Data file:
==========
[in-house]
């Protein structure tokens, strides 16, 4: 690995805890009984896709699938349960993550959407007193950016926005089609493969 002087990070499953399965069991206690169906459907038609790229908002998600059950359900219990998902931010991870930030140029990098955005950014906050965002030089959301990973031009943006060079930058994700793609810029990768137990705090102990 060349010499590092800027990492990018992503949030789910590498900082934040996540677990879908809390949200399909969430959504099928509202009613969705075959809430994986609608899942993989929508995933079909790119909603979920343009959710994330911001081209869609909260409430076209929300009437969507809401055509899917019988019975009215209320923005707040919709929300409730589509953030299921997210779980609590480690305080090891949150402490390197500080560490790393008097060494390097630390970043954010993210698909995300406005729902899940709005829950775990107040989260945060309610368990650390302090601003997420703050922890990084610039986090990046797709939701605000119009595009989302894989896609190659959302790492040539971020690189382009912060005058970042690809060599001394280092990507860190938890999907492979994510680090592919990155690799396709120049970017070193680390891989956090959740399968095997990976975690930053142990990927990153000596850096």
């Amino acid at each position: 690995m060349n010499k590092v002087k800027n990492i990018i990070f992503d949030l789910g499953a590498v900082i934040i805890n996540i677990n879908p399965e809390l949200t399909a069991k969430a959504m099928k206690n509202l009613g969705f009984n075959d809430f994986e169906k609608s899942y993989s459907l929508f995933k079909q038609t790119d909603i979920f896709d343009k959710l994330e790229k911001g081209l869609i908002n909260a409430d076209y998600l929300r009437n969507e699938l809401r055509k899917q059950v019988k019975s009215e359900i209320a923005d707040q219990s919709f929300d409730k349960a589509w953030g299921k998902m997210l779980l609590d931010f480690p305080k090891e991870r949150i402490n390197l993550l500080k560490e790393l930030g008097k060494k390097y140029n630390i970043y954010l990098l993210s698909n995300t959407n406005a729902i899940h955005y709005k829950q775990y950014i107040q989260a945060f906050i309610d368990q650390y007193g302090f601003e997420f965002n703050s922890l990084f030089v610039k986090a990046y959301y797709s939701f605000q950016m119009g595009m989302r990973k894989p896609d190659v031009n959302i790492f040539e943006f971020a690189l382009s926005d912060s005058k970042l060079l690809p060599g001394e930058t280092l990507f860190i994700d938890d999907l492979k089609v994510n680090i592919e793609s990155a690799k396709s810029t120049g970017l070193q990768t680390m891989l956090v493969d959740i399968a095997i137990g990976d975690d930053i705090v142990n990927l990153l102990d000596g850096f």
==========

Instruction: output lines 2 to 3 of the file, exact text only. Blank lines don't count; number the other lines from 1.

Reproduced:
């Protein structure tokens, strides 16, 4: 690995805890009984896709699938349960993550959407007193950016926005089609493969 002087990070499953399965069991206690169906459907038609790229908002998600059950359900219990998902931010991870930030140029990098955005950014906050965002030089959301990973031009943006060079930058994700793609810029990768137990705090102990 060349010499590092800027990492990018992503949030789910590498900082934040996540677990879908809390949200399909969430959504099928509202009613969705075959809430994986609608899942993989929508995933079909790119909603979920343009959710994330911001081209869609909260409430076209929300009437969507809401055509899917019988019975009215209320923005707040919709929300409730589509953030299921997210779980609590480690305080090891949150402490390197500080560490790393008097060494390097630390970043954010993210698909995300406005729902899940709005829950775990107040989260945060309610368990650390302090601003997420703050922890990084610039986090990046797709939701605000119009595009989302894989896609190659959302790492040539971020690189382009912060005058970042690809060599001394280092990507860190938890999907492979994510680090592919990155690799396709120049970017070193680390891989956090959740399968095997990976975690930053142990990927990153000596850096």
């Amino acid at each position: 690995m060349n010499k590092v002087k800027n990492i990018i990070f992503d949030l789910g499953a590498v900082i934040i805890n996540i677990n879908p399965e809390l949200t399909a069991k969430a959504m099928k206690n509202l009613g969705f009984n075959d809430f994986e169906k609608s899942y993989s459907l929508f995933k079909q038609t790119d909603i979920f896709d343009k959710l994330e790229k911001g081209l869609i908002n909260a409430d076209y998600l929300r009437n969507e699938l809401r055509k899917q059950v019988k019975s009215e359900i209320a923005d707040q219990s919709f929300d409730k349960a589509w953030g299921k998902m997210l779980l609590d931010f480690p305080k090891e991870r949150i402490n390197l993550l500080k560490e790393l930030g008097k060494k390097y140029n630390i970043y954010l990098l993210s698909n995300t959407n406005a729902i899940h955005y709005k829950q775990y950014i107040q989260a945060f906050i309610d368990q650390y007193g302090f601003e997420f965002n703050s922890l990084f030089v610039k986090a990046y959301y797709s939701f605000q950016m119009g595009m989302r990973k894989p896609d190659v031009n959302i790492f040539e943006f971020a690189l382009s926005d912060s005058k970042l060079l690809p060599g001394e930058t280092l990507f860190i994700d938890d999907l492979k089609v994510n680090i592919e793609s990155a690799k396709s810029t120049g970017l070193q990768t680390m891989l956090v493969d959740i399968a095997i137990g990976d975690d930053i705090v142990n990927l990153l102990d000596g850096f």